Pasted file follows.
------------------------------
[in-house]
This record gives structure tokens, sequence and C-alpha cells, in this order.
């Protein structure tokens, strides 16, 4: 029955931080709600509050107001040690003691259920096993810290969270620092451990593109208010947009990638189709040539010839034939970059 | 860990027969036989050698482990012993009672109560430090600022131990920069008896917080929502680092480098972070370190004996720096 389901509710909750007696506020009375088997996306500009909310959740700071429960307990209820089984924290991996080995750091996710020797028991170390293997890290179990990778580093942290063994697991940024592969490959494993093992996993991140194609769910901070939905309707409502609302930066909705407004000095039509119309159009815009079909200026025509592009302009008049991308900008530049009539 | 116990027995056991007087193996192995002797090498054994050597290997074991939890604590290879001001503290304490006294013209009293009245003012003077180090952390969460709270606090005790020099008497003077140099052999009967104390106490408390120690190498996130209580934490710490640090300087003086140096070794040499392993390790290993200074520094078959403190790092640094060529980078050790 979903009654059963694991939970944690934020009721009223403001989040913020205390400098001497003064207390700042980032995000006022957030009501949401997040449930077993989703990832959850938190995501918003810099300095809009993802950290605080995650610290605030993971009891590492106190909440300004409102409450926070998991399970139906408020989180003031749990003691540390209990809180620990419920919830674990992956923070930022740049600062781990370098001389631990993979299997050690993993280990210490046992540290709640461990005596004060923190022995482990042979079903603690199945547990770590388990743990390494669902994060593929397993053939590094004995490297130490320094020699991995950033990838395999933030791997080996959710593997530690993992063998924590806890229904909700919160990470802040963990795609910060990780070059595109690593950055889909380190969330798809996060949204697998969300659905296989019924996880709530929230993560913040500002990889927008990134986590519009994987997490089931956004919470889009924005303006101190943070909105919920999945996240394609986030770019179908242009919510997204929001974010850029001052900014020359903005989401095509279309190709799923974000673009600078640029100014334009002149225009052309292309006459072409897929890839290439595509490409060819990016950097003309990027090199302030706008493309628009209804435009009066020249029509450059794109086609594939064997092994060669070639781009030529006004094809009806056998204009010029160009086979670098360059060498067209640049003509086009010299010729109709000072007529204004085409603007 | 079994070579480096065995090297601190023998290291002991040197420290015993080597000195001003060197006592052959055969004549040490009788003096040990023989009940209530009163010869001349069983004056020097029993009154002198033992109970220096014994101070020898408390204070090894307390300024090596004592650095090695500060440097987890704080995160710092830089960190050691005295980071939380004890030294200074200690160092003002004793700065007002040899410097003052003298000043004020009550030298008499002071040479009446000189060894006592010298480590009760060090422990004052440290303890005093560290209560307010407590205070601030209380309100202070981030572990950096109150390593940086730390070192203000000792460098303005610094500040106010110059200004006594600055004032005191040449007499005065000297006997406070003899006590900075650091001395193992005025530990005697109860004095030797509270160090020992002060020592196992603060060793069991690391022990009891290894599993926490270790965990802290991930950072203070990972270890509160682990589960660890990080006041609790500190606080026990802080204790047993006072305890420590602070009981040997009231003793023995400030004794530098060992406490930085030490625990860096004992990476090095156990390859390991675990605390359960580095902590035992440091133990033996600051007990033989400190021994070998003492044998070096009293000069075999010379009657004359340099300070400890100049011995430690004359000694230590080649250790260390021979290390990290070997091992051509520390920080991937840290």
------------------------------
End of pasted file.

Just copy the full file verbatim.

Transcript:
[in-house]
This record gives structure tokens, sequence and C-alpha cells, in this order.
């Protein structure tokens, strides 16, 4: 029955931080709600509050107001040690003691259920096993810290969270620092451990593109208010947009990638189709040539010839034939970059 | 860990027969036989050698482990012993009672109560430090600022131990920069008896917080929502680092480098972070370190004996720096 389901509710909750007696506020009375088997996306500009909310959740700071429960307990209820089984924290991996080995750091996710020797028991170390293997890290179990990778580093942290063994697991940024592969490959494993093992996993991140194609769910901070939905309707409502609302930066909705407004000095039509119309159009815009079909200026025509592009302009008049991308900008530049009539 | 116990027995056991007087193996192995002797090498054994050597290997074991939890604590290879001001503290304490006294013209009293009245003012003077180090952390969460709270606090005790020099008497003077140099052999009967104390106490408390120690190498996130209580934490710490640090300087003086140096070794040499392993390790290993200074520094078959403190790092640094060529980078050790 979903009654059963694991939970944690934020009721009223403001989040913020205390400098001497003064207390700042980032995000006022957030009501949401997040449930077993989703990832959850938190995501918003810099300095809009993802950290605080995650610290605030993971009891590492106190909440300004409102409450926070998991399970139906408020989180003031749990003691540390209990809180620990419920919830674990992956923070930022740049600062781990370098001389631990993979299997050690993993280990210490046992540290709640461990005596004060923190022995482990042979079903603690199945547990770590388990743990390494669902994060593929397993053939590094004995490297130490320094020699991995950033990838395999933030791997080996959710593997530690993992063998924590806890229904909700919160990470802040963990795609910060990780070059595109690593950055889909380190969330798809996060949204697998969300659905296989019924996880709530929230993560913040500002990889927008990134986590519009994987997490089931956004919470889009924005303006101190943070909105919920999945996240394609986030770019179908242009919510997204929001974010850029001052900014020359903005989401095509279309190709799923974000673009600078640029100014334009002149225009052309292309006459072409897929890839290439595509490409060819990016950097003309990027090199302030706008493309628009209804435009009066020249029509450059794109086609594939064997092994060669070639781009030529006004094809009806056998204009010029160009086979670098360059060498067209640049003509086009010299010729109709000072007529204004085409603007 | 079994070579480096065995090297601190023998290291002991040197420290015993080597000195001003060197006592052959055969004549040490009788003096040990023989009940209530009163010869001349069983004056020097029993009154002198033992109970220096014994101070020898408390204070090894307390300024090596004592650095090695500060440097987890704080995160710092830089960190050691005295980071939380004890030294200074200690160092003002004793700065007002040899410097003052003298000043004020009550030298008499002071040479009446000189060894006592010298480590009760060090422990004052440290303890005093560290209560307010407590205070601030209380309100202070981030572990950096109150390593940086730390070192203000000792460098303005610094500040106010110059200004006594600055004032005191040449007499005065000297006997406070003899006590900075650091001395193992005025530990005697109860004095030797509270160090020992002060020592196992603060060793069991690391022990009891290894599993926490270790965990802290991930950072203070990972270890509160682990589960660890990080006041609790500190606080026990802080204790047993006072305890420590602070009981040997009231003793023995400030004794530098060992406490930085030490625990860096004992990476090095156990390859390991675990605390359960580095902590035992440091133990033996600051007990033989400190021994070998003492044998070096009293000069075999010379009657004359340099300070400890100049011995430690004359000694230590080649250790260390021979290390990290070997091992051509520390920080991937840290």